Is it a case of picking the right electric car for the right job? Or could a lack of "range anxiety" really lead drivers to cover more miles?
It's a kind of chicken-or-egg question, but it came to mind when our author Matthew Klippenstein sent us some data.
Polar Charging Post and Nissan Leaf
On average, owners of the Nissan Leaf battery-electric car cover 629 miles a month, while those who drive the Chevrolet Volt range-extended electric car go 60 percent further, logging 1,012 miles.
Of those Volt miles, 75 percent are in electric mode using a battery charged from the grid, not the gasoline range extender.
(That's higher than the 63 percent of Volt miles covered on grid energy that was reported more than a year ago.)
So even though the Volt's electric range is rated at 38 miles, while that of the Leaf is 76 miles, Volt owners drive more electric miles a year.
The data comes from the EV Project Vehicle Summary Report (April-June 2013) issued by the U.S. Department of Energy.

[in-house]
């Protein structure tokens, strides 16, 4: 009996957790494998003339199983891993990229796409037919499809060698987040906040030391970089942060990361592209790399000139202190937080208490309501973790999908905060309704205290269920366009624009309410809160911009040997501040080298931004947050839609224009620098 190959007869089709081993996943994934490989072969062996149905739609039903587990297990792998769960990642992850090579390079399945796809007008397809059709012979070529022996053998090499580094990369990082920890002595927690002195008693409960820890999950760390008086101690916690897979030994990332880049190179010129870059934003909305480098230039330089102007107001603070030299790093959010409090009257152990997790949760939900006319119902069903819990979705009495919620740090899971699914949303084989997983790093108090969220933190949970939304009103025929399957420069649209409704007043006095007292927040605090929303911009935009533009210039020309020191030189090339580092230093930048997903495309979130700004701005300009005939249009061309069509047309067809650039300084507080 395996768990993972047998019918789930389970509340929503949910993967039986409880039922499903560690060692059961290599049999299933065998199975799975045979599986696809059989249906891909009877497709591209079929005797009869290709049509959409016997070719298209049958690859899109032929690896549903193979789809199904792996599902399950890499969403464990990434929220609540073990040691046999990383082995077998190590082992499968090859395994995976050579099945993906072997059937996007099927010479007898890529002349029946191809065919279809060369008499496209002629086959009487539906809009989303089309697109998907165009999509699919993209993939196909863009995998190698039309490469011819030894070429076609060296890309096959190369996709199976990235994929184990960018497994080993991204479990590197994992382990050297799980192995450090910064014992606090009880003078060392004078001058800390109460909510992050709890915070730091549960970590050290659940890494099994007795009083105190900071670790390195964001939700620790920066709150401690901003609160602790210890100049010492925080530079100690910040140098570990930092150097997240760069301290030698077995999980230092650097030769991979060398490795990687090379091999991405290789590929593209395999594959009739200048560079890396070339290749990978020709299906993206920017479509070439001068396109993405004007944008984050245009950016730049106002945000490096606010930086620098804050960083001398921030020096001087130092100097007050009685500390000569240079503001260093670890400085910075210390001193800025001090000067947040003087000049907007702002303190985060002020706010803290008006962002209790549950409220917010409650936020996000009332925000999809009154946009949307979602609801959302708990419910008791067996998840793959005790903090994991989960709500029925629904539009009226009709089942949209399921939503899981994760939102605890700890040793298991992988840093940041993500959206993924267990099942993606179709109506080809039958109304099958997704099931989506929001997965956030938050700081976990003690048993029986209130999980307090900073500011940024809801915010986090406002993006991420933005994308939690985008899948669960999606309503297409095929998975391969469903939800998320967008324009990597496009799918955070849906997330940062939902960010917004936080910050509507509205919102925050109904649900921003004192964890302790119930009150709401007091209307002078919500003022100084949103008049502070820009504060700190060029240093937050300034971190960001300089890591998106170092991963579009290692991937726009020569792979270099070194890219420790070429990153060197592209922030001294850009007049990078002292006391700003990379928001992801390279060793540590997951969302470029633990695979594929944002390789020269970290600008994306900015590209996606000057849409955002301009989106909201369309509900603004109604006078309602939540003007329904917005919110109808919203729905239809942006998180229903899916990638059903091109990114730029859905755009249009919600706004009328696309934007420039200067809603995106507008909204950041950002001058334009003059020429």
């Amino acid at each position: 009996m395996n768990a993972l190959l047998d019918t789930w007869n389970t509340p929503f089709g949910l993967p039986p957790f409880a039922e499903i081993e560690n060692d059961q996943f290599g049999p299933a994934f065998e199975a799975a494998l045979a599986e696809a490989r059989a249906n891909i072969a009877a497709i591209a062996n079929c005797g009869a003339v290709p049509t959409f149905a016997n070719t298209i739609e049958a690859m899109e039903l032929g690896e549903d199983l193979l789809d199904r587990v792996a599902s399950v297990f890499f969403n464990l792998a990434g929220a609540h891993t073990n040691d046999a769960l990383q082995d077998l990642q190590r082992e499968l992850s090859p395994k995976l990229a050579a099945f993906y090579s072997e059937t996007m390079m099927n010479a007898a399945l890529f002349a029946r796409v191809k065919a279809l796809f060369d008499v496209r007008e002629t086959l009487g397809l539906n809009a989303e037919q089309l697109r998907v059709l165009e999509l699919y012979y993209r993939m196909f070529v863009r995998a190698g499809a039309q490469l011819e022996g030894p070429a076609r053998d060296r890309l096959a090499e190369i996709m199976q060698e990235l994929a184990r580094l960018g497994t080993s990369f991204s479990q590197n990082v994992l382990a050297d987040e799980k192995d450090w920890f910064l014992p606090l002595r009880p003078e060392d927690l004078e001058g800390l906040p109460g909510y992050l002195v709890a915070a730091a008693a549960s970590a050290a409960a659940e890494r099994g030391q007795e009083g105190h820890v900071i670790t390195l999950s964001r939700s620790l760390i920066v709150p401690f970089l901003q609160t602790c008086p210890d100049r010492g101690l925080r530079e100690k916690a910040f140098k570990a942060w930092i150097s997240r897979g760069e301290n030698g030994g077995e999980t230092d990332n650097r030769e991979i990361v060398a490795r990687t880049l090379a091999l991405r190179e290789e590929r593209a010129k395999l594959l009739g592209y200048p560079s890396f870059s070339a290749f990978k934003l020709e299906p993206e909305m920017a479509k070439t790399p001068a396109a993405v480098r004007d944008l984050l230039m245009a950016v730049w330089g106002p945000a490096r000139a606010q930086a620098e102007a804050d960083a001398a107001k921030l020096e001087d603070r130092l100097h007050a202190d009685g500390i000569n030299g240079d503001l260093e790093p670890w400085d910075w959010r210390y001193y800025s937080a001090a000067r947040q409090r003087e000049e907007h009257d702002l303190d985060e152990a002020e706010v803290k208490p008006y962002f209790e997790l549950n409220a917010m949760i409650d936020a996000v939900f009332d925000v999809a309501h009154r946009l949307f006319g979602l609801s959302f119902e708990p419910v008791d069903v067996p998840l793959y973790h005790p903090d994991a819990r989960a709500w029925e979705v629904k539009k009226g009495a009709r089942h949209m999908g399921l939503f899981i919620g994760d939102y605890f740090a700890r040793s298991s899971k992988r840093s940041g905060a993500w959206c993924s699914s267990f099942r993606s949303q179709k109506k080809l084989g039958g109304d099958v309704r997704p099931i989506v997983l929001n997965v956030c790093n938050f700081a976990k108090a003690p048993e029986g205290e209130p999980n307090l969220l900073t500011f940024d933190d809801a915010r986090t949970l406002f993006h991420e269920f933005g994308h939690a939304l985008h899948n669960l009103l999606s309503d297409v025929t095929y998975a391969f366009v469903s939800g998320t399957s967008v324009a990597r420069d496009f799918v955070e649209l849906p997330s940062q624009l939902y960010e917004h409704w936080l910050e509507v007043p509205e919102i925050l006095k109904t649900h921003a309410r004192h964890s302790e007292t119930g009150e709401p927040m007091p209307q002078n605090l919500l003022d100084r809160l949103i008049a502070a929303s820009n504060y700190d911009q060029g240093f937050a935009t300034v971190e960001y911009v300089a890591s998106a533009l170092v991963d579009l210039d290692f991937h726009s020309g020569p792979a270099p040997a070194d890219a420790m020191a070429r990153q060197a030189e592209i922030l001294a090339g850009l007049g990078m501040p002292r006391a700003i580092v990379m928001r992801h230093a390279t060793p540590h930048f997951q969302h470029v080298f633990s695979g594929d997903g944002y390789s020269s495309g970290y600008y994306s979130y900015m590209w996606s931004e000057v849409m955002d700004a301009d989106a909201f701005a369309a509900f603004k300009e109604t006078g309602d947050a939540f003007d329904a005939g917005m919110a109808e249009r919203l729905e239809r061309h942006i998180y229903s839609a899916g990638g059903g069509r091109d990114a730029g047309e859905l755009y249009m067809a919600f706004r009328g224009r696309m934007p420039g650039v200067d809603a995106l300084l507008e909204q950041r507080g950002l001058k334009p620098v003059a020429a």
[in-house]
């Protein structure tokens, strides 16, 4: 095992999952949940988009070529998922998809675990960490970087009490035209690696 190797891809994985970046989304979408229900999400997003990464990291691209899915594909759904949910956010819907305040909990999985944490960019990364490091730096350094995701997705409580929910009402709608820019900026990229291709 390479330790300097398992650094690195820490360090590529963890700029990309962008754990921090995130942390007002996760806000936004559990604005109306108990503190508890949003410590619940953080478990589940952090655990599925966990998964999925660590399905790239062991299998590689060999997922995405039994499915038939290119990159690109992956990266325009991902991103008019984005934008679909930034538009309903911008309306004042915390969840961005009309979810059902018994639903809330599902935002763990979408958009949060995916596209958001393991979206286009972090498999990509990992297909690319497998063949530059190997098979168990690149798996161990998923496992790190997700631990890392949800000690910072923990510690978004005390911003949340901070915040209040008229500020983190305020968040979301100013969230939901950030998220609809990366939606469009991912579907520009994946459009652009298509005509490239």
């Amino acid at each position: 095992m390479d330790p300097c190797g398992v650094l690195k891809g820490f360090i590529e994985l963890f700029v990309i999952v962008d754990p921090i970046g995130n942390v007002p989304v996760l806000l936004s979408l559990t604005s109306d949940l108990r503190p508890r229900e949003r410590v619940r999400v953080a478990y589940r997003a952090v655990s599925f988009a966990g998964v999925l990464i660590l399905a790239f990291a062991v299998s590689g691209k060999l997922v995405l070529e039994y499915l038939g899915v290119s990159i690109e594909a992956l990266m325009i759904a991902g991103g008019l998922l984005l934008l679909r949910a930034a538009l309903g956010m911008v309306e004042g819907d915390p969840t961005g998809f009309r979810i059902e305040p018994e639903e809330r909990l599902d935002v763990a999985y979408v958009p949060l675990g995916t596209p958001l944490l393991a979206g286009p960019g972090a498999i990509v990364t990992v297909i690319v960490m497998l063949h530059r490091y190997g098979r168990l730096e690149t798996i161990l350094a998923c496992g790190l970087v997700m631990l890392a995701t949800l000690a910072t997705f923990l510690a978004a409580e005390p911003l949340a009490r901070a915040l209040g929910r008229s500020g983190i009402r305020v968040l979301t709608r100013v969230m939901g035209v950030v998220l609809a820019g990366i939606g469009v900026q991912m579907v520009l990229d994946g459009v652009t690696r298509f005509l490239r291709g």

We think there may be a few potential explanations.
One could be that the vehicles aren't evenly distributed. Are Leafs perhaps used in more coastal and urban areas, whereas Volts are spread more widely through dispersed exurbia?
2013 Chevrolet Volt, Catskill Mountains, Oct 2012
Another might be that owners are self-selecting: Those with longer daily travels avoided the Leaf, whereas those with shorter and more predictable commutes went for the less expensive all-electric alternative.
Or perhaps Volt owners are more accustomed to 120-Volt recharging, and hence more likely to recharge optimistically for shorter periods of time.
About half of Chevrolet Volt drivers don't have a home 240-Volt Level 2 charging station, but a majority of Leaf owners do.
We'd love to see more data to support or disprove these assertions.
And we'd enjoy hearing from Volt and Leaf drivers--in fact, anyone who drives any plug-in electric vehicle--on their own motivations and experiences.
Leave us your thoughts in the Comments below.